Alternate Name Systems
The early form of experimentation with these alternative name systems was to make only marginal changes to the core DNS technology. The name resolution protocol is unaltered, and all applications are unaltered. All that changes is that the recursive resolvers that are configured in end host systems are altered to point to resolvers that the alternate root’s nameservers rather than the IANA-published list of root servers. This would normally require some alteration of the configuration of the user’s device, which is something most users are very reluctant to do. There have also some efforts to convince the ISP to make the change in their recursive resolvers, so that all the ISP’s users were drawn into this “augmented” DNS without making any change at all, and presumably without their knowledge or consent either! This change is minimal, in that the resolver is configured with a different root hints file that points to servers for the alternate root.
AlterNIC were not the only alternate name registry at the start, and while many of these efforts waned and then disappeared, some have been persistent over the years. OpenNIC (www.opennic.org) is evidently still around today, although it does not appear to be any more than a very marginal effort, as is Open-Root (www.open-root.eu).
The Onion System
While the motives behind the alternate root efforts were intended to challenge the exclusive incumbency of the IANA root in the DNS and the role of ICANN in the carriage of the DNS root, other efforts have started from entirely different motives. The TOR project (torproject.org) is motivated by a desire to construct an internet access environment the protects users’ privacy, supporting multi-layered encryption to anonymise the end user and encrypt their traffic to a level that resists fingerprinting and profiling. Conventional DNS queries and responses can operate over TOR connections, but it can be taken one step further where the identity of the authoritative server is hidden from the client, and the client identity is hidden from the server. The approach uses a “trigger” top level domain name which is not defined in the IANA DNS, namely .onion. Queries for names in this domain space must use the TOR DNS protocol.
This is not intended to augment the existing DNS environment and extend the name space of the conventional DNS. The motivation here is to offer a level of privacy and anonymity that is not present in the DNS. And both name publishers and clients are presumably motivated to use these TOR names because of a desire to operate in a private domain that is shielded from digital surveillance.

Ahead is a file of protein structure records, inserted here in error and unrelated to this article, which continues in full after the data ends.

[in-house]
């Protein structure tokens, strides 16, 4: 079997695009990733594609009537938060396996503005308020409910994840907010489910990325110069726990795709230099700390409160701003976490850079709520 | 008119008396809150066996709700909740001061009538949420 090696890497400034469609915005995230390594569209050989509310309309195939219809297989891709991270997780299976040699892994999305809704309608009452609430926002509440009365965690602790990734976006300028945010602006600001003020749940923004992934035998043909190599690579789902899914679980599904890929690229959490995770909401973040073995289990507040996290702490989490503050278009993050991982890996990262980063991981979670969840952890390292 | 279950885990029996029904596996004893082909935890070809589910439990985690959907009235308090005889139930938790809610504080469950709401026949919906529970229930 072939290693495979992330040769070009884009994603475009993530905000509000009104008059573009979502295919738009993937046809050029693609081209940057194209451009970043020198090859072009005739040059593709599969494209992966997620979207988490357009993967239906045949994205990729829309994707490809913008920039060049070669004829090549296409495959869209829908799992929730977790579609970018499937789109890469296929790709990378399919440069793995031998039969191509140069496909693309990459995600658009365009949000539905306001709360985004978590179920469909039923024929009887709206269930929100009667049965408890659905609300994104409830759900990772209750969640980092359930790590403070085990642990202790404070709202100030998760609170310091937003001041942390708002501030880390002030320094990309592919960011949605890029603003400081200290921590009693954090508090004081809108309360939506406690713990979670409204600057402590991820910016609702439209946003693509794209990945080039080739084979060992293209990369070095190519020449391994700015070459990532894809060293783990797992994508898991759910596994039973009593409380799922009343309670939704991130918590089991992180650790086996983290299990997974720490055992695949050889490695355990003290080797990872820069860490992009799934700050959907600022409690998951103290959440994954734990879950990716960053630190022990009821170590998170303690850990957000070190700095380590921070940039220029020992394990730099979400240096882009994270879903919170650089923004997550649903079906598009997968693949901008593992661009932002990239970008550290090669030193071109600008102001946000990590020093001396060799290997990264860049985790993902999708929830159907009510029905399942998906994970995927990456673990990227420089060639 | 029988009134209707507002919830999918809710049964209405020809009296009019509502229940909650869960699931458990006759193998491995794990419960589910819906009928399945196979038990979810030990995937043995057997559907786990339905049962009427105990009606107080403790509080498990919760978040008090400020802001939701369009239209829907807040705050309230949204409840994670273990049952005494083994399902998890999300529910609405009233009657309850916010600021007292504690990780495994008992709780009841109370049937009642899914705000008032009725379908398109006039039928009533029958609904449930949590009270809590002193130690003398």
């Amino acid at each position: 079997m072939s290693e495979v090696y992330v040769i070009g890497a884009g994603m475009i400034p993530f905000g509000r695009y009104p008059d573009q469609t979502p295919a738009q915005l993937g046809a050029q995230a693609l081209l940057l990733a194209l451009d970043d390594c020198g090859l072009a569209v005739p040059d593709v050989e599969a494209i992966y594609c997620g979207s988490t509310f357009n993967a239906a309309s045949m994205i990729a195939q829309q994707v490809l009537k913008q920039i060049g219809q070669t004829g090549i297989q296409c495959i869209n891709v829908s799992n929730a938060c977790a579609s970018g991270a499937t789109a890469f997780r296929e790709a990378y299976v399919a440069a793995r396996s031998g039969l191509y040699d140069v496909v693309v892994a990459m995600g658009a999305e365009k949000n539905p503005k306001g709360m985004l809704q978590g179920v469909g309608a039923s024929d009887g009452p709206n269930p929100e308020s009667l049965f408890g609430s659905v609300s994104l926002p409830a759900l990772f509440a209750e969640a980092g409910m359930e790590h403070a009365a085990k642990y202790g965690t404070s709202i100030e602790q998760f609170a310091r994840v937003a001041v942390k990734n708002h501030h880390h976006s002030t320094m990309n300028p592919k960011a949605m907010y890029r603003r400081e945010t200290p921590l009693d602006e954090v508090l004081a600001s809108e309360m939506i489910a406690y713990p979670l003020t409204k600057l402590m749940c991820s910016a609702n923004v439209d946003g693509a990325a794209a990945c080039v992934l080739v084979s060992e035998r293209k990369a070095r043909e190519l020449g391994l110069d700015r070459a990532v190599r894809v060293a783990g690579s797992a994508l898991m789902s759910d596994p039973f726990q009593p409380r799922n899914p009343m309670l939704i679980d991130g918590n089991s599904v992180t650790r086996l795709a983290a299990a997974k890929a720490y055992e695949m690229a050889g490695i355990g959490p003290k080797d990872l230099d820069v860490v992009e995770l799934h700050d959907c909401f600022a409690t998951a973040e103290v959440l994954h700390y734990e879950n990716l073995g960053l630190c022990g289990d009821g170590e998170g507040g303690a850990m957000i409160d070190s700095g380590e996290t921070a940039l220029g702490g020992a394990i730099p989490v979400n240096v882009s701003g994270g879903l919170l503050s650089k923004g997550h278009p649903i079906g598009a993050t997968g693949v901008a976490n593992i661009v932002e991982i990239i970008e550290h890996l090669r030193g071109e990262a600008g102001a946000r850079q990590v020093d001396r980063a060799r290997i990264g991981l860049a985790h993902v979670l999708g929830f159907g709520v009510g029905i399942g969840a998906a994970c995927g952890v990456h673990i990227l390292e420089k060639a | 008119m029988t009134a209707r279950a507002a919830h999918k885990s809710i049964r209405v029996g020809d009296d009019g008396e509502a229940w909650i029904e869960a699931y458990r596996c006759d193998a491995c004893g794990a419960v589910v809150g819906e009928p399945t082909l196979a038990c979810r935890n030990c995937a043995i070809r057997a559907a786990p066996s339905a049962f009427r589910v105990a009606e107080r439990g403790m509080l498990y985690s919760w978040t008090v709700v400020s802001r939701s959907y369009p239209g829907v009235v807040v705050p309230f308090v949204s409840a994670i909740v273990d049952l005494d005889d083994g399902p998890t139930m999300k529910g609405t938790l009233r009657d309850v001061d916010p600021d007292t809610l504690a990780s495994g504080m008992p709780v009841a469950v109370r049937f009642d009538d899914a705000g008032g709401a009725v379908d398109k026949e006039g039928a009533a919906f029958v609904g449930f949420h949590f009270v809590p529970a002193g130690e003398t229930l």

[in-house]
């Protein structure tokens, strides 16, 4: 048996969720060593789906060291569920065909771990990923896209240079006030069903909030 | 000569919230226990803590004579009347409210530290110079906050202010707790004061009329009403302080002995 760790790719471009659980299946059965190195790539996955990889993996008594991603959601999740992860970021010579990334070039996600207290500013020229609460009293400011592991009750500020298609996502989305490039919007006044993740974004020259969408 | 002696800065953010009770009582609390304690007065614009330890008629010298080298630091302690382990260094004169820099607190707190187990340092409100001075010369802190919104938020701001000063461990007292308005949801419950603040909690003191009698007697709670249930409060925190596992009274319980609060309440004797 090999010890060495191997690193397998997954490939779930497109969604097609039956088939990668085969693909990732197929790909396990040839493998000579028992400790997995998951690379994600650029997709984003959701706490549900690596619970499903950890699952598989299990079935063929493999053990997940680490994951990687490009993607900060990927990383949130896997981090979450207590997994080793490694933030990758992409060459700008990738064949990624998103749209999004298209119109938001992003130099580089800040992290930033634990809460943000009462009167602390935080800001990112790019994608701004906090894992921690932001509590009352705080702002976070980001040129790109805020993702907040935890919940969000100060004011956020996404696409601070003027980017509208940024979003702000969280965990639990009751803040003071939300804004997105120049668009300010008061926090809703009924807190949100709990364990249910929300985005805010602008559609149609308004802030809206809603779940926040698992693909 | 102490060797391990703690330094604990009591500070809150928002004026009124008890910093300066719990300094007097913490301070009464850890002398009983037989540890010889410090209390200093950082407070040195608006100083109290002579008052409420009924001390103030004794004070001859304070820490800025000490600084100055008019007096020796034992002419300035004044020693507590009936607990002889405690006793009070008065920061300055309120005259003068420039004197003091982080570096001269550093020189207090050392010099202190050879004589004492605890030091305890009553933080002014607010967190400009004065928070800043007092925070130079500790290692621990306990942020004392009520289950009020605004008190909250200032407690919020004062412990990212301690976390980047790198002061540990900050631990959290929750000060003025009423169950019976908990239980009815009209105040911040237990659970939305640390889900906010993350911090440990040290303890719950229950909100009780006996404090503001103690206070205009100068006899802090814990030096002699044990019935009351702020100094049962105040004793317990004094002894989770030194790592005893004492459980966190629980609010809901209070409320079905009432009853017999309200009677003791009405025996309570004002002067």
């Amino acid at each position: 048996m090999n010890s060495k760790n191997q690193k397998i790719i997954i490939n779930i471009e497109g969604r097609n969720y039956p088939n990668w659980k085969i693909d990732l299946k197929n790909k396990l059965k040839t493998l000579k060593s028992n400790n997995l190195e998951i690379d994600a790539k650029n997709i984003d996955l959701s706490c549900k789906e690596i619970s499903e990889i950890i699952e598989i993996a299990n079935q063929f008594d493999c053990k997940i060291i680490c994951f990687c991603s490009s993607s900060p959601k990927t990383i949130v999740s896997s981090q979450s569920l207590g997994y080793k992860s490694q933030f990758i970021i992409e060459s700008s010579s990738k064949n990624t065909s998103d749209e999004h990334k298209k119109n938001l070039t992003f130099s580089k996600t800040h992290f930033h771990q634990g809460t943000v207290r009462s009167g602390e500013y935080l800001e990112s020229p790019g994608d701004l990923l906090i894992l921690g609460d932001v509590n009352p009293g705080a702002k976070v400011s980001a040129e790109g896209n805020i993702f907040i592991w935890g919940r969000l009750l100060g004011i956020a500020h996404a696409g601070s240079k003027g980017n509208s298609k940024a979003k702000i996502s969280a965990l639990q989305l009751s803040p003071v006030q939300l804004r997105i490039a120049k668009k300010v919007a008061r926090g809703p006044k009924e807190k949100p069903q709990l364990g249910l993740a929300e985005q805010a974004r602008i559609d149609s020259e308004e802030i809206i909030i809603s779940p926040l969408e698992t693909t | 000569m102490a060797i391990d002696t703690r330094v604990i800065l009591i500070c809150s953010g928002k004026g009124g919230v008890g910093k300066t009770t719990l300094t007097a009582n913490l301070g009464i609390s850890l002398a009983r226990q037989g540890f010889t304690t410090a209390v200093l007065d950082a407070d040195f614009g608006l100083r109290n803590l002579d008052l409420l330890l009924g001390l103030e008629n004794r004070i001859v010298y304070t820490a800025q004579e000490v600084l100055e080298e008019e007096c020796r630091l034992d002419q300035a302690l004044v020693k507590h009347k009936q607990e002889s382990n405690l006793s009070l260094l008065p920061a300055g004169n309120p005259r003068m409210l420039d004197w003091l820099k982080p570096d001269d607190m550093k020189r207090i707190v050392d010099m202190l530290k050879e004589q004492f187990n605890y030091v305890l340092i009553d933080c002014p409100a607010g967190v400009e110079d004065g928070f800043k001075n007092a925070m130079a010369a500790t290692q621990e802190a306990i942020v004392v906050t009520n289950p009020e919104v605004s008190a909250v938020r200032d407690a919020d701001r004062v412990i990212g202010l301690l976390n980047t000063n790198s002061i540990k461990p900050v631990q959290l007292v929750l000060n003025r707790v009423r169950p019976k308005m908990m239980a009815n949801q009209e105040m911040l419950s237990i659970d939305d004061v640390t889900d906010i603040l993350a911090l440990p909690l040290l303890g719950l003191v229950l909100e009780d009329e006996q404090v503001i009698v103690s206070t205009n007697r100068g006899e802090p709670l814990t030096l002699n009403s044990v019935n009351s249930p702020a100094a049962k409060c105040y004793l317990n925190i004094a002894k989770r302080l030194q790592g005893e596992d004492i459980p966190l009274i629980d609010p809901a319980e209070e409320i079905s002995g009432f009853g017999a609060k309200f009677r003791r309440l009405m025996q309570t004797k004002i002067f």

The use of a trigger top level domain label to signal a switch of content to a different resolution protocol has the consideration that if the ‘mainstream’ DNS name space were to also delegate this label then the conflicting results would be less than ideal. For this reason the IETF requested the IANA to open up a “7M domain names in use with some 140K unique domains. The essential difference here is that these latter two systems do not sit behind a “trigger” top level domain name but allow registration of any domain that may collide with the conventional DNS and may even collide with each other.
The GNU Name System
The DNS is organised as a hierarchy, and the name resolution process is a top-down walk from the root. The GNU Name System (GNS) performs lookups based on Distributed Hash Table (DHT), so that the name infrastructure is decentralised.
The GNU name system does not use the DNS name resolution protocol, nor does it necessarily have to conform to the DNS name syntax, given that name resolution is now a lookup into a distributed hash table rather than a top-down iterative walk through a name hierarchy. They also appear to want to use a distinguished trigger top level domain name to allow a GNS-aware name resolver to switch to use the GNS hash table to resolve a name.
Approaches to Coexistence
Some of these approaches to alternative name spaces make minimal changes to the DNS environment.
With the alternate root approaches the alternative space is accessed by changing the identity of the DNS root nameservers in the local DNS resolver. At that point the resolver is placed into the context of resolution of names within the alternate context. It is possible that the alternate root servers can contain the same content as the DNS root and augment this content with an additional set of top level domains. Almost everything else is unaltered. Applications are untouched. If the alternate system wants to also use some form of DNSSEC-signing then it all gets a little more complex and the validation algorithms need to be aware of the use of multiple root keys and therefore multiple trust anchors.